On 21 May ISIS spokesman Abu Muhammad al-Adnani called on the group's supporters to conduct attacks during the Muslim holy month of Ramadan. The message has been an effective one, as demonstrated by a number of attacks perpetrated and claimed by ISIS, including the latest in Baghdad. Each is horrifying in its own right, but collectively they are noteworthy because they demonstrate the multi-faceted way in which contemporary terrorist attacks can be conceived and launched.
Iraqis mourn after yesterday's suicide car bombing in Baghdad. (Anadolu Agency/Getty)
Our traditional views of terrorist attacks, informed by the IRA bombing campaigns and perhaps Palestinian nationalist groups, was quite linear. A central body planned and resourced the attack, perhaps deployed the attackers and planned for their return to home base after the attack had been completed. Such attacks could be successful but they could also be disrupted if one of the links in the planning chain was broken.
ISIS has demonstrated that in the contemporary world of Islamist terrorism, threats are no longer linear. In June alone we saw individuals or groups tied to ISIS conduct attacks on three continents using a variety of methods, with differing levels of support from the ISIS leadership. In July we have already seen attacks in Dhaka and Baghdad.
In France, a 'lone wolf' attacker killed a French police officer and his wife in front of their young child, and filmed the attack himself. Although not yet confirmed, the Orlando shooter had a history of watching Islamist videos and professed his allegiance to ISIS while shooting 49 patrons of a gay nightclub. In Yemen, four suicide bombers killed 43 soldiers and civilians in Mukalla, while in the Christian-majority village of Qa'a on the Lebanese-Syrian border a total of eight suicide bombers exploded their devices, likely feeling they were compromised on the way to another target deeper inside Lebanon. In Istanbul three attackers killed more than 40 Turkish and international citizens in a gun and bomb attack on the airport. In Dhaka it was small arms and machetes killing foreigners and Bangladeshis, and in Baghdad it was a truck bomb that killed more than 100 people.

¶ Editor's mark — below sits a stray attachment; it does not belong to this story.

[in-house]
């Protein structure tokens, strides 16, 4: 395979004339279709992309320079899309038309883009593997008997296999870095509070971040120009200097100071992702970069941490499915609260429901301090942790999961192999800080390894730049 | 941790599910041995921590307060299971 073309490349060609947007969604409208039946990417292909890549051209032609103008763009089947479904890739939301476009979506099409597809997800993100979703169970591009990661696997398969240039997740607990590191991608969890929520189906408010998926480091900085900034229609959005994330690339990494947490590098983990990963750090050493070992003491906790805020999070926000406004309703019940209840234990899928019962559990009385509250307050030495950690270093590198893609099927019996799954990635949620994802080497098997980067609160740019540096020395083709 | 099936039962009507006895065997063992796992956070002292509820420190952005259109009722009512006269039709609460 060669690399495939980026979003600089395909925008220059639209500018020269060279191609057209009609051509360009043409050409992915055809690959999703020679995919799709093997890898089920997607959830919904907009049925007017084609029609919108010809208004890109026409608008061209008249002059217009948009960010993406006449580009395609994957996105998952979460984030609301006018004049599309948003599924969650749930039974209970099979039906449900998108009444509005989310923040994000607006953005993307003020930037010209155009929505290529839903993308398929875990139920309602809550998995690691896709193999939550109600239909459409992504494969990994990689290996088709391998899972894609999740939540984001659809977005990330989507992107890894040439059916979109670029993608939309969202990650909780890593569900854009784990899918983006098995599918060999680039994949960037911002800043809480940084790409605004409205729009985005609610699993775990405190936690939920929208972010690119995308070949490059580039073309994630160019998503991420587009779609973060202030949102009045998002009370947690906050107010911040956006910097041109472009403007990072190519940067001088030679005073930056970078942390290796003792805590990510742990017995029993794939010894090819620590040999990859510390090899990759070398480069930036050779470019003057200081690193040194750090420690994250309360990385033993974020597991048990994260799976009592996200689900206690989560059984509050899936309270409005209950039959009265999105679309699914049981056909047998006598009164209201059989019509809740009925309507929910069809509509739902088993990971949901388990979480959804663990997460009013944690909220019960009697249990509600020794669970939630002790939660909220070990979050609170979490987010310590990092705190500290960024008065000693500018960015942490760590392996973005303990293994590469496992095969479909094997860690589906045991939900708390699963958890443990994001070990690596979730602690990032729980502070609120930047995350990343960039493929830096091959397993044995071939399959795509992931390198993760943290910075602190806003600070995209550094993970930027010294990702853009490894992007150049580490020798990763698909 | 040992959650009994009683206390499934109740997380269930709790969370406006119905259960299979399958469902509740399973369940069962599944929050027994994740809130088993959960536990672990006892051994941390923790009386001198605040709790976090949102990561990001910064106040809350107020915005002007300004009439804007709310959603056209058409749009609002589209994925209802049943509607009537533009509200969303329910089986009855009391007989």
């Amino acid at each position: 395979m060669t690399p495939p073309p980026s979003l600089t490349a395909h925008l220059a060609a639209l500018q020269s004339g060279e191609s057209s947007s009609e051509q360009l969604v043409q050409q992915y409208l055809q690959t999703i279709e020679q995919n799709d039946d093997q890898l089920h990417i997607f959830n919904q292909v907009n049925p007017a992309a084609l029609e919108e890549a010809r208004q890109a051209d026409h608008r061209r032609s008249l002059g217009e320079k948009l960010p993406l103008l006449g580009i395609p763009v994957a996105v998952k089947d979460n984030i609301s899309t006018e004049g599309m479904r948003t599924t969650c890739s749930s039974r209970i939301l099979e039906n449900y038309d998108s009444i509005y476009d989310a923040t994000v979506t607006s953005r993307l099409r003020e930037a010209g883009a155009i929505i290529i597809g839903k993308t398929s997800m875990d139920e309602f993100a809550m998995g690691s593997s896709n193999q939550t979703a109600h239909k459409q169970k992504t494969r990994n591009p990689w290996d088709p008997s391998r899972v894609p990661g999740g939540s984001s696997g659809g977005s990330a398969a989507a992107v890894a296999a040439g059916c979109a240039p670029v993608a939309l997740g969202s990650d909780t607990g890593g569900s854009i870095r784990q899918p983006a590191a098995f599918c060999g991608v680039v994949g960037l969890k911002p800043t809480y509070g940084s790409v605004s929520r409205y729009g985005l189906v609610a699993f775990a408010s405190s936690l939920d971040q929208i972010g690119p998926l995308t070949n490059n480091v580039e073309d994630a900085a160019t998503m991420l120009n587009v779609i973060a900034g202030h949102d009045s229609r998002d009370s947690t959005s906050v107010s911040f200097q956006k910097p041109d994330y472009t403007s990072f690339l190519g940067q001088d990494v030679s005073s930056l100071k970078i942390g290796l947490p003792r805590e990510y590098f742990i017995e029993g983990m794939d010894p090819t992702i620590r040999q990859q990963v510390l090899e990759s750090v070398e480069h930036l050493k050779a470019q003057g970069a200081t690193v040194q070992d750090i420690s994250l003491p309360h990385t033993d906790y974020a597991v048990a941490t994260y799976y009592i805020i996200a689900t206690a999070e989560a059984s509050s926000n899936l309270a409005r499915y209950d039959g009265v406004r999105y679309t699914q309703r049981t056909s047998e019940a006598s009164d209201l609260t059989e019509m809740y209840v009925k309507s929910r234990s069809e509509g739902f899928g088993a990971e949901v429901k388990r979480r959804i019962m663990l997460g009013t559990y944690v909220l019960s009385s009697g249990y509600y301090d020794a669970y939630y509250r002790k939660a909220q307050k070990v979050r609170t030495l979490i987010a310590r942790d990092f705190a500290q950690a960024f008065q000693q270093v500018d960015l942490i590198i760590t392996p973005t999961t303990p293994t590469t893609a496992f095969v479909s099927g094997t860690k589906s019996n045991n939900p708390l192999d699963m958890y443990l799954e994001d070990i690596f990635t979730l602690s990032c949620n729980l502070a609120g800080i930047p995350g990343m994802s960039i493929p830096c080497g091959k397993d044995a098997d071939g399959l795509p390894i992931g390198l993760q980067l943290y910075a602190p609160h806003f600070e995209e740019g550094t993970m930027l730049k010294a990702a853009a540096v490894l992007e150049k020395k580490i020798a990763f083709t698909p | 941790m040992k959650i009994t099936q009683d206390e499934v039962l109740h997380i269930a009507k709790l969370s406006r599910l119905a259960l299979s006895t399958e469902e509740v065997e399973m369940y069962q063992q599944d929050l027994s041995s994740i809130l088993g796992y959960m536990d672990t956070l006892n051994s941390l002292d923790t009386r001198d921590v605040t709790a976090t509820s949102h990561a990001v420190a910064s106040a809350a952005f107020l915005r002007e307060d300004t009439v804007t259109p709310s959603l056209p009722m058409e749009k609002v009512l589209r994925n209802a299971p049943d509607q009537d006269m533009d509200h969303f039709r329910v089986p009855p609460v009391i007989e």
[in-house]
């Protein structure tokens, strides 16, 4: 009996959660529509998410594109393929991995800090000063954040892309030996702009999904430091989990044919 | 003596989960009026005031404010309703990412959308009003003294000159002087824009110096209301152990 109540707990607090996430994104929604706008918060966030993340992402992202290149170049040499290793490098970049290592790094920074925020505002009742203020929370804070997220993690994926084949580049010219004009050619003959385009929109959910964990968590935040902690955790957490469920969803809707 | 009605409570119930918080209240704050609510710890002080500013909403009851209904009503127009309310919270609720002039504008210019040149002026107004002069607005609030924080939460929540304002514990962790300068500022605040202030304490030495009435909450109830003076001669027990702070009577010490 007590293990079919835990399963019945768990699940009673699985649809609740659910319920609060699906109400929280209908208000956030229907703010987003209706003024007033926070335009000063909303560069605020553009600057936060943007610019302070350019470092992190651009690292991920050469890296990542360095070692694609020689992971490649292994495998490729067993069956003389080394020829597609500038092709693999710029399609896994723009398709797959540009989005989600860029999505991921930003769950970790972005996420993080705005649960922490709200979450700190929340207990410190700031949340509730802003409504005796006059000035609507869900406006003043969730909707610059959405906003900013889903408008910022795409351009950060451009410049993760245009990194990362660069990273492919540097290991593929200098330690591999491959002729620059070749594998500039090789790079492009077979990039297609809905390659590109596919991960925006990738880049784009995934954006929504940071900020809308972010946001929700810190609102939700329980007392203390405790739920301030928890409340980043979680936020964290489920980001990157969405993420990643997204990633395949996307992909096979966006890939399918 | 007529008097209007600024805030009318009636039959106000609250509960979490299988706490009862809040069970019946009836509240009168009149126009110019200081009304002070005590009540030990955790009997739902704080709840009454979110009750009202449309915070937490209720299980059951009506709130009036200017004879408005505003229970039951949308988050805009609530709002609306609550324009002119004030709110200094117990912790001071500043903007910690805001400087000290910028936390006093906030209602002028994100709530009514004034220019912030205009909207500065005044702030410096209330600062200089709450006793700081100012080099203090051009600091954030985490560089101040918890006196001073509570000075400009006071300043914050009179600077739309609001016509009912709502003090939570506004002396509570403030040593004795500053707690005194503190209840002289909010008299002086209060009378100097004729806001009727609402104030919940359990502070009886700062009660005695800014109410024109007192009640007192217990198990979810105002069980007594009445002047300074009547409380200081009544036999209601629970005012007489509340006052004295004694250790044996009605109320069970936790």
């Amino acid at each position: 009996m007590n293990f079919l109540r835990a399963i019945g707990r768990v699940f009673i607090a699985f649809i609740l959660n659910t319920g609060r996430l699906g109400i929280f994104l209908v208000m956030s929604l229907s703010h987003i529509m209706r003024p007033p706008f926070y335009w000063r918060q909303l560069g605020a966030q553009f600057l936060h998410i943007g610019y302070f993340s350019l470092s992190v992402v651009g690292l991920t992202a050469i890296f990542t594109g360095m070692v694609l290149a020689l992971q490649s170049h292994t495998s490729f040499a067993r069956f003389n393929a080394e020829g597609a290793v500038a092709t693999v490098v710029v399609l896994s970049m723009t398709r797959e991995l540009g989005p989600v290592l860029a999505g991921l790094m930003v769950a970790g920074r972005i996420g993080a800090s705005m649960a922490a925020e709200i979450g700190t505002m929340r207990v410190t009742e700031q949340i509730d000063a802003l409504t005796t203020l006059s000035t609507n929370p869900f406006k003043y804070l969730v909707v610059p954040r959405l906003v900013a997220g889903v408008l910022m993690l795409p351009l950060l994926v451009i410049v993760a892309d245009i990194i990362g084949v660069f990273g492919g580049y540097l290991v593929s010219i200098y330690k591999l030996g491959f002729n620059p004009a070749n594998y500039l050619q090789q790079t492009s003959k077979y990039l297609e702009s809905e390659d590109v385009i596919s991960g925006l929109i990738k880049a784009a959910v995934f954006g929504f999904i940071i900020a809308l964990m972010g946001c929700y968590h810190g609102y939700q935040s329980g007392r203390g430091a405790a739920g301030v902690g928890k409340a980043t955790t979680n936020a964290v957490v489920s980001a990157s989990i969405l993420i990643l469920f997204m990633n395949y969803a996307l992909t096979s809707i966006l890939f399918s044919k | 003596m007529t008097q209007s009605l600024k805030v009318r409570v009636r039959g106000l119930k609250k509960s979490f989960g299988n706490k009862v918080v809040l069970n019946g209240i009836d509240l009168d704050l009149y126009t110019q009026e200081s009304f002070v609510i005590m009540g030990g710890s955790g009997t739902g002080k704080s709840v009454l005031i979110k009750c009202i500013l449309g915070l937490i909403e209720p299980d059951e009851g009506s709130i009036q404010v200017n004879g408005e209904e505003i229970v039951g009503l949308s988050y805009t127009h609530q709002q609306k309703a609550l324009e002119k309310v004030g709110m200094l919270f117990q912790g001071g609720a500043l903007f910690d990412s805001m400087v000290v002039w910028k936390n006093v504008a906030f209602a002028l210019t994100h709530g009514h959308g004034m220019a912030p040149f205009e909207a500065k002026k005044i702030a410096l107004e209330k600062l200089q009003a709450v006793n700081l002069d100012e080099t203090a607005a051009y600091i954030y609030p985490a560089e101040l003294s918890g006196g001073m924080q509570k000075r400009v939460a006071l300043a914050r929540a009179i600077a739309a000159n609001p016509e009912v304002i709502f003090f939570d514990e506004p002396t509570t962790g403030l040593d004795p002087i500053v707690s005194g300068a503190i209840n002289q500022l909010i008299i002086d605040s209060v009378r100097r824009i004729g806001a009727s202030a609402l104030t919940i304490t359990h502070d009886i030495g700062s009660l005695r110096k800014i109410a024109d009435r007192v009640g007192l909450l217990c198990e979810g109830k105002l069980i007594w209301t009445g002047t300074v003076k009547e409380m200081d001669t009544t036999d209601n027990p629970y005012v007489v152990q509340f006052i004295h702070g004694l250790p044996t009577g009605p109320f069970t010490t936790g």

In the case of the French and US attacks, ISIS likely had no more of a role than to inspire the attackers through social media messaging. In the case of the bombings in Qa'a and Baghdad, the numbers and logistics involved indicate that the bombers were likely to have been centrally directed by ISIS operational planners, while in Yemen and perhaps Bangladesh the distance from Syria appears to indicate that the attackers may have received broad direction without specific support. In the case of Istanbul it may have been either of these last two options, or both.
This shows the durability of the threat ISIS will pose after it loses territory, because its model envisages three levels of support for terrorist attacks. It can provide the planning, logistics and other operational support for the attack (as in Qa'a), it can provide broad operational direction such as timing and/or broad target selection but leave the details to one of its affiliates (as was the case in Yemen), or it can simply provide inspiration through social media, as was the case in France and possibly Orlando. Of these, only the first type requires a safe base from which to operate.
When terrorists are willing to die in the conduct of their attack, the planning required for the action becomes much more straightforward — a one-way mission is always easier to plan than one in which the attackers are supposed to live to fight another day. It is easier still when the central planning authority needs simply to give guidance and to sub-contract out the operation, or when its role is simply to inspire an attacker through appeal to a certain religious identity.
Unfortunately ISIS has led the way in developing this 'new wave' of terrorism planning and execution. Such is its flexibility that it can still be partially effective even when it has lost its hold on Raqqa and Mosul. The lesson after this wave of Ramadan attacks is that we shouldn't conflate the end of the physical 'caliphate' with the end of radical Islamist terrorist attacks.